Published online May 10, 2014. doi: 10.5306/wjco.v5.i2.86
Revised: January 22, 2014
Accepted: April 16, 2014
Published online: May 10, 2014
Uterine cervical cancer is the second most common gynecological malignancy. It is estimated that over 35% of tumors are diagnosed at locally advanced disease, stage IB2-IIB with an estimated 5-year overall survival of 60%. During the last decades, the initial treatment for these women has been debated and largely varies through different countries. Thus, radical concurrent chemoradiation is the standard of care in United Sated and Canada, and neoadjuvant chemotherapy followed by radical surgery is the first line of treatment in some institutions of Europe, Asia and Latin America. Until today, there is no evidence of which strategy is better over the other. This article describe the evidence as well as the advantages and disadvantages of the main strategies of treatment for women affected by uterine cervical cancer stage IB2-IIB.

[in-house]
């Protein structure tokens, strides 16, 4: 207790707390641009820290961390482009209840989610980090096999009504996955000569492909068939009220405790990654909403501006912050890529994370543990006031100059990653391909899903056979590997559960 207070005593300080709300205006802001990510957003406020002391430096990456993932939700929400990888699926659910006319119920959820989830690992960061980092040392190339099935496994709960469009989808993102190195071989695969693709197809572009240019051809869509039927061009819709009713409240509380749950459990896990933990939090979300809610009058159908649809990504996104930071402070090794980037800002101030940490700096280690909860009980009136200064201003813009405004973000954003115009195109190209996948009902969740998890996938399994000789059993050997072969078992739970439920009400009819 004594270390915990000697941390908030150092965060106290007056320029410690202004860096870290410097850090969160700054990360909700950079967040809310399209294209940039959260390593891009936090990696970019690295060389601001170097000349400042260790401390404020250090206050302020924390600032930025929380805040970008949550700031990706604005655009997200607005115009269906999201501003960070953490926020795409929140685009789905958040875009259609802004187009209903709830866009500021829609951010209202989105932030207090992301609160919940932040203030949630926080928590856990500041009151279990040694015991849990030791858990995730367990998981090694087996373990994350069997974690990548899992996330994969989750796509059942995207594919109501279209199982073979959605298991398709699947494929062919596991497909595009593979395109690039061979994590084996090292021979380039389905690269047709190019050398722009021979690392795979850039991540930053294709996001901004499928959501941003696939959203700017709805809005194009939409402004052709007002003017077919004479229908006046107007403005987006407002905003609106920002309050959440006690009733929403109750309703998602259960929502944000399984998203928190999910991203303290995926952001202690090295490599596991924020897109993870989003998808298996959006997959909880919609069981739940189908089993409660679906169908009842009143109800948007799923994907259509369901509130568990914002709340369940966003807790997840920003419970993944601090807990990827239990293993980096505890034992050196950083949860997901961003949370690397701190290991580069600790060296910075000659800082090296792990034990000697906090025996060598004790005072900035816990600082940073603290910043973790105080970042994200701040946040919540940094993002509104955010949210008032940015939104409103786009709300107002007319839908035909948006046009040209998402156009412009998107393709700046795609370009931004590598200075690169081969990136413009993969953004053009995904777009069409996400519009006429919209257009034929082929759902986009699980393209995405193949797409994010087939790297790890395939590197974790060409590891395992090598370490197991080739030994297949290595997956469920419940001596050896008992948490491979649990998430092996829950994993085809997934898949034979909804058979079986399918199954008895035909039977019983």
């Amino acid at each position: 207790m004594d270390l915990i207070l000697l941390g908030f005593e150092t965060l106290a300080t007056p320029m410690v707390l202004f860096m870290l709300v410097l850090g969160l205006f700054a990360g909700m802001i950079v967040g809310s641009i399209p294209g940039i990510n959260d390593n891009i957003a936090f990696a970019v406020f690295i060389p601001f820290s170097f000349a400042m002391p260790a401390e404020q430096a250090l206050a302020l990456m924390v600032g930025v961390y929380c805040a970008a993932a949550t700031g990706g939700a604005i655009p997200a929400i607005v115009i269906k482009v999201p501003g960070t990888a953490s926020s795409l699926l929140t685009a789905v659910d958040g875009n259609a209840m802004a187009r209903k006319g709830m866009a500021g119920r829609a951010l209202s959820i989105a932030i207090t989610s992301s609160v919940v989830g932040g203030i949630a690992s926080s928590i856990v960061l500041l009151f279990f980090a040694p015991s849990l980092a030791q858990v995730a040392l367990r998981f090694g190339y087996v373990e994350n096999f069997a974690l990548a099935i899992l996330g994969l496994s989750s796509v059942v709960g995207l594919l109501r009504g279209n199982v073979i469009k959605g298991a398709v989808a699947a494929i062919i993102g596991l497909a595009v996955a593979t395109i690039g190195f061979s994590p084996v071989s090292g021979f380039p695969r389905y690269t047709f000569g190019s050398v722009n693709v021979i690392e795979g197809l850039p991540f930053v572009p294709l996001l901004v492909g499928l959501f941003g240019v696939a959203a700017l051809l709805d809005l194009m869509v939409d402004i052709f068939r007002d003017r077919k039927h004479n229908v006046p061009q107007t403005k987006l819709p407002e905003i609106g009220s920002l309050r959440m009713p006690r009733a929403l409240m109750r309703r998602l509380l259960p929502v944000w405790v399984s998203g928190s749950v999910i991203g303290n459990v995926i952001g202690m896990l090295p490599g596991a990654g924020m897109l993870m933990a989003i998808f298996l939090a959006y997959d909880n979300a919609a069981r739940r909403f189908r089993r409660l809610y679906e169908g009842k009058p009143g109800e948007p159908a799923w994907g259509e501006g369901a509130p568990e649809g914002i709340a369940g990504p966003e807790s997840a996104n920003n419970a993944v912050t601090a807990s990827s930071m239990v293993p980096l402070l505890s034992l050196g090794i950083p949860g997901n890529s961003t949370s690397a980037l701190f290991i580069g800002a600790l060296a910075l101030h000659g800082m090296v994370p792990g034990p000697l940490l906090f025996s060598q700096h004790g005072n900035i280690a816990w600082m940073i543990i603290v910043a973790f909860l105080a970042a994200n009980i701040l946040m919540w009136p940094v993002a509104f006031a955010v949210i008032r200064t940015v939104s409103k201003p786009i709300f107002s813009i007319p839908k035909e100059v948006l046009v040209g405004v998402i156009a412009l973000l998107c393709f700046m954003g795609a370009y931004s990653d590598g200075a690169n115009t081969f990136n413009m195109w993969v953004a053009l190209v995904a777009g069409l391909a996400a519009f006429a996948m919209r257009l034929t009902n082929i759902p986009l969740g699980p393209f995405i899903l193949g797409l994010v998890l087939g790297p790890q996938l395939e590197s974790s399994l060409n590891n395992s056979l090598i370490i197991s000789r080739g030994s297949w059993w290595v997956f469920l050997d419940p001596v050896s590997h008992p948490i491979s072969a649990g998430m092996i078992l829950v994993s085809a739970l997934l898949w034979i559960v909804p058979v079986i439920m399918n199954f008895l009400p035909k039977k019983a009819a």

Core tip: There is no currenty demonstrated the best option of treatment for women with locally advanced cervical cancer Federation of Gynecology and Obstetrics stage IB2-IIB. This article describe the evidence as well as the advantages and disadvantages of the main strategies of treatment.